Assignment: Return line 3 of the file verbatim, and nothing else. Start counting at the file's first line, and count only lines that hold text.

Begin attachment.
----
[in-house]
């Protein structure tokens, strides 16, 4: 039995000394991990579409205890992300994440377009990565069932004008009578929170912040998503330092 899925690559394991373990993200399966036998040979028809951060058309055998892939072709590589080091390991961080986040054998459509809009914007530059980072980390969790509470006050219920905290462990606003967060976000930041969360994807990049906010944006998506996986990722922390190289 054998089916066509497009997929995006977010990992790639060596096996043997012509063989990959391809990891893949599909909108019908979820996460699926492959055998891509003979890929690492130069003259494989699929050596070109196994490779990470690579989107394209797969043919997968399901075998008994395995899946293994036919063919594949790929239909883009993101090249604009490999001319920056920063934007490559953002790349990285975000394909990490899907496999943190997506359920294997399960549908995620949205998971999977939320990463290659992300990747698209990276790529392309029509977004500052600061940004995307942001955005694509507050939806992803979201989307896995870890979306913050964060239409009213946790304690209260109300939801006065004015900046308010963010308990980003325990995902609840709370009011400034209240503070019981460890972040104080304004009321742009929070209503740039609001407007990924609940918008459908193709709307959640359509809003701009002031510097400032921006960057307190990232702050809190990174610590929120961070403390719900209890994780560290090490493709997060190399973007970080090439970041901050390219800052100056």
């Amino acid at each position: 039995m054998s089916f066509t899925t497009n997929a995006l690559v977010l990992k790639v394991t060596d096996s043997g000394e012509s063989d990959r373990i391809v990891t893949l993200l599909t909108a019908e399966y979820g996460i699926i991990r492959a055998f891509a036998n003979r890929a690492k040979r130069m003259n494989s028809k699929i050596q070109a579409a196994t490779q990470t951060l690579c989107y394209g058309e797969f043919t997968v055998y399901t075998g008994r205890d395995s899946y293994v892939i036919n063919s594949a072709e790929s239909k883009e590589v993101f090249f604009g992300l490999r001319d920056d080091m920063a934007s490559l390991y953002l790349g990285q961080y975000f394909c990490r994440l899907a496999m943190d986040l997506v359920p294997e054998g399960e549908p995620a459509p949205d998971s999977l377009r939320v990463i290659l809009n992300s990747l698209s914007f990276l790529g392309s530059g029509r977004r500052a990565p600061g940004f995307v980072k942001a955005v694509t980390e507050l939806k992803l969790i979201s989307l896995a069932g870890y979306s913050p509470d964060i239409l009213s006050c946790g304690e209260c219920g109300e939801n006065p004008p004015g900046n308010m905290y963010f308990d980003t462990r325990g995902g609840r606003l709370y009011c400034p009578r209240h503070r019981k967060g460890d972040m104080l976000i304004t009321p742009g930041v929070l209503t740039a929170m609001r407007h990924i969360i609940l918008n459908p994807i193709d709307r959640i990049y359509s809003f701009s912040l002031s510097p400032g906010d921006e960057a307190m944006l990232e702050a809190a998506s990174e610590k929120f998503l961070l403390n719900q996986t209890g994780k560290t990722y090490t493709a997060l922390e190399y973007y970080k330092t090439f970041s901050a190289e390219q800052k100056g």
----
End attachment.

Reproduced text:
């Amino acid at each position: 039995m054998s089916f066509t899925t497009n997929a995006l690559v977010l990992k790639v394991t060596d096996s043997g000394e012509s063989d990959r373990i391809v990891t893949l993200l599909t909108a019908e399966y979820g996460i699926i991990r492959a055998f891509a036998n003979r890929a690492k040979r130069m003259n494989s028809k699929i050596q070109a579409a196994t490779q990470t951060l690579c989107y394209g058309e797969f043919t997968v055998y399901t075998g008994r205890d395995s899946y293994v892939i036919n063919s594949a072709e790929s239909k883009e590589v993101f090249f604009g992300l490999r001319d920056d080091m920063a934007s490559l390991y953002l790349g990285q961080y975000f394909c990490r994440l899907a496999m943190d986040l997506v359920p294997e054998g399960e549908p995620a459509p949205d998971s999977l377009r939320v990463i290659l809009n992300s990747l698209s914007f990276l790529g392309s530059g029509r977004r500052a990565p600061g940004f995307v980072k942001a955005v694509t980390e507050l939806k992803l969790i979201s989307l896995a069932g870890y979306s913050p509470d964060i239409l009213s006050c946790g304690e209260c219920g109300e939801n006065p004008p004015g900046n308010m905290y963010f308990d980003t462990r325990g995902g609840r606003l709370y009011c400034p009578r209240h503070r019981k967060g460890d972040m104080l976000i304004t009321p742009g930041v929070l209503t740039a929170m609001r407007h990924i969360i609940l918008n459908p994807i193709d709307r959640i990049y359509s809003f701009s912040l002031s510097p400032g906010d921006e960057a307190m944006l990232e702050a809190a998506s990174e610590k929120f998503l961070l403390n719900q996986t209890g994780k560290t990722y090490t493709a997060l922390e190399y973007y970080k330092t090439f970041s901050a190289e390219q800052k100056g």